Collins Barracks  is a former military barracks in the Arbour Hill area of Dublin, Ireland. The buildings now house the National Museum of Ireland – Decorative Arts and History.

In December 1988, the decision was taken at government level to close Collins Barracks as a military installation, and following consultation with a number of committees formed for the purpose, plans were made in September 1993 to develop the site as an extra venue for the National Museum of Ireland. This important decision ensured that the earliest purpose-built residential barracks on these islands was restored for museum use. It also allowed for the display of museum collections that had been in storage since 1922, when government took over the museum exhibition galleries and curatorial offices in Leinster House.

The displays at Collins Barracks begin at the Reception area. As this was previously the Privates’ Mess, it is here that the museum salutes the site’s military past with plans, photographs and Illustrations of the area since the 1660s.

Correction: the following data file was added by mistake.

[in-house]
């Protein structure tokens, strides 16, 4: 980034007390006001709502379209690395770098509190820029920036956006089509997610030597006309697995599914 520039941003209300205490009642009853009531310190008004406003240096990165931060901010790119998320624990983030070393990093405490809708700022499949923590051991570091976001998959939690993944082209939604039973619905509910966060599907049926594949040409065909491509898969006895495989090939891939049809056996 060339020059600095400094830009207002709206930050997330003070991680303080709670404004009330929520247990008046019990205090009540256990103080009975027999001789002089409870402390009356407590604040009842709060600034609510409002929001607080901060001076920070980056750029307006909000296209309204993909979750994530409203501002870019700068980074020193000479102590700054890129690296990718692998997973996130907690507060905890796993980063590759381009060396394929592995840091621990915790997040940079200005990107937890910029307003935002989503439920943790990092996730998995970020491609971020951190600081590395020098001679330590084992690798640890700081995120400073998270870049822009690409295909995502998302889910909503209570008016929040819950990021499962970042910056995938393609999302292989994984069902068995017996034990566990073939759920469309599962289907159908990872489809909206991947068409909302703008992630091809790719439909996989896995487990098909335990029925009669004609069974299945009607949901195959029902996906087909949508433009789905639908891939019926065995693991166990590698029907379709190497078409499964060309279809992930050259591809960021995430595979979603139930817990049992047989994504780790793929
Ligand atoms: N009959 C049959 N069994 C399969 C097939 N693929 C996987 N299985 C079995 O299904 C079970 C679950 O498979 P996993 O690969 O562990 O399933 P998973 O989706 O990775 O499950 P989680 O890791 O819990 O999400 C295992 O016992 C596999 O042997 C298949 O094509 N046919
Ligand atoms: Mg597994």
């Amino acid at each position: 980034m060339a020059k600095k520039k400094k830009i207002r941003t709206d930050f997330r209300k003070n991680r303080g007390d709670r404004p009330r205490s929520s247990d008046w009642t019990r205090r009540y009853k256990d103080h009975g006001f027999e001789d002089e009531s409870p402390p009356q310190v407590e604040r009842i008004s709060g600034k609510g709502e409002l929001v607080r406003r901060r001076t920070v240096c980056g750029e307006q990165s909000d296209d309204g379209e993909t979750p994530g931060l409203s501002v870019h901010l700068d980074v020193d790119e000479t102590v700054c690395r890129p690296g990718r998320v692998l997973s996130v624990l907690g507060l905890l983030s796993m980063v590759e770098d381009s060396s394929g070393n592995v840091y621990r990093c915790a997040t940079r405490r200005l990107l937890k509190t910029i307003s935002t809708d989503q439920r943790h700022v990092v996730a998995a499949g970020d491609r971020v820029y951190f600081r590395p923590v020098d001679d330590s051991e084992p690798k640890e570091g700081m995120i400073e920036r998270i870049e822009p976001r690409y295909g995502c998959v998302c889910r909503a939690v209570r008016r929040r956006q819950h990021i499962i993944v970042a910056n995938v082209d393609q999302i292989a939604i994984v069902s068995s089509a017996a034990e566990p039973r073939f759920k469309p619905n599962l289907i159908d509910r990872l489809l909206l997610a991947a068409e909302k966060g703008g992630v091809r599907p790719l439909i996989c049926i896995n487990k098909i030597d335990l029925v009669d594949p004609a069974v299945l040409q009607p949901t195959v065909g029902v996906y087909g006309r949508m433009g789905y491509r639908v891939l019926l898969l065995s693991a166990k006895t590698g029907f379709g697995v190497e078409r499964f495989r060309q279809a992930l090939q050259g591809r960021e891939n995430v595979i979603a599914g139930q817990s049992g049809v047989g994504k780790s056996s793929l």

The galleries in the South and West Blocks are divided in general into two different philosophical approaches. For the three large galleries of the south block the curators selected material thematically.

On the first floor is a major exhibition of Irish silver, while the second floor is devoted to Irish period furniture and scientific instruments. Irish traditional furniture and woodcraft is displayed on the third floor. In the main galleries on the West Block the aim is that, through the selection of material from different disciplines and periods, the visitor will learn about the national collections, our cultural history and the story of the museum.

More recently, the East Block of Clarke Square has been used to house the ‘What’s in Store?’ section, a modern ‘visible storage’ facility that allows visitors to see important collections of artefacts that would otherwise be inaccessible to the public

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